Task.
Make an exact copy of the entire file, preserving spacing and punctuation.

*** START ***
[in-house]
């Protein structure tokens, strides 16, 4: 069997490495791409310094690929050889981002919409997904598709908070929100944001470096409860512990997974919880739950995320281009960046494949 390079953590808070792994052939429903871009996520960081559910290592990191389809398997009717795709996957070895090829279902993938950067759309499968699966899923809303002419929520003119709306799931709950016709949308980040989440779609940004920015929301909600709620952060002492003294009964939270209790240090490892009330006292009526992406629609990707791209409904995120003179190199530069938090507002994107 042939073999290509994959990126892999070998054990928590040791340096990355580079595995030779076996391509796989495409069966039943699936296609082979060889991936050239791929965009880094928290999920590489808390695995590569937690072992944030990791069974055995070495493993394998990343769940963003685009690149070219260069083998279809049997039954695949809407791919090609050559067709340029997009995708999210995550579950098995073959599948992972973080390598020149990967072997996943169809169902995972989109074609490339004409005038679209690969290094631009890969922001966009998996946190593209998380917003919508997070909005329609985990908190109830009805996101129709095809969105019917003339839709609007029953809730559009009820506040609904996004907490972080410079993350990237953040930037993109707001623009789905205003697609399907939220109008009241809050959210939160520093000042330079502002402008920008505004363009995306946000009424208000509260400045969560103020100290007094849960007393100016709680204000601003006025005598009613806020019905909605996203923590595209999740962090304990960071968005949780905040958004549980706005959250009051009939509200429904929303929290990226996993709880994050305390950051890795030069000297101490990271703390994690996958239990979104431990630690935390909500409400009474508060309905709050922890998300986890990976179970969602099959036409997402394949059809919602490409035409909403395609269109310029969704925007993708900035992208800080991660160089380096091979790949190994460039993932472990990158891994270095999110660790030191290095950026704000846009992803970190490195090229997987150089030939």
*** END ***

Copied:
[in-house]
């Protein structure tokens, strides 16, 4: 069997490495791409310094690929050889981002919409997904598709908070929100944001470096409860512990997974919880739950995320281009960046494949 390079953590808070792994052939429903871009996520960081559910290592990191389809398997009717795709996957070895090829279902993938950067759309499968699966899923809303002419929520003119709306799931709950016709949308980040989440779609940004920015929301909600709620952060002492003294009964939270209790240090490892009330006292009526992406629609990707791209409904995120003179190199530069938090507002994107 042939073999290509994959990126892999070998054990928590040791340096990355580079595995030779076996391509796989495409069966039943699936296609082979060889991936050239791929965009880094928290999920590489808390695995590569937690072992944030990791069974055995070495493993394998990343769940963003685009690149070219260069083998279809049997039954695949809407791919090609050559067709340029997009995708999210995550579950098995073959599948992972973080390598020149990967072997996943169809169902995972989109074609490339004409005038679209690969290094631009890969922001966009998996946190593209998380917003919508997070909005329609985990908190109830009805996101129709095809969105019917003339839709609007029953809730559009009820506040609904996004907490972080410079993350990237953040930037993109707001623009789905205003697609399907939220109008009241809050959210939160520093000042330079502002402008920008505004363009995306946000009424208000509260400045969560103020100290007094849960007393100016709680204000601003006025005598009613806020019905909605996203923590595209999740962090304990960071968005949780905040958004549980706005959250009051009939509200429904929303929290990226996993709880994050305390950051890795030069000297101490990271703390994690996958239990979104431990630690935390909500409400009474508060309905709050922890998300986890990976179970969602099959036409997402394949059809919602490409035409909403395609269109310029969704925007993708900035992208800080991660160089380096091979790949190994460039993932472990990158891994270095999110660790030191290095950026704000846009992803970190490195090229997987150089030939």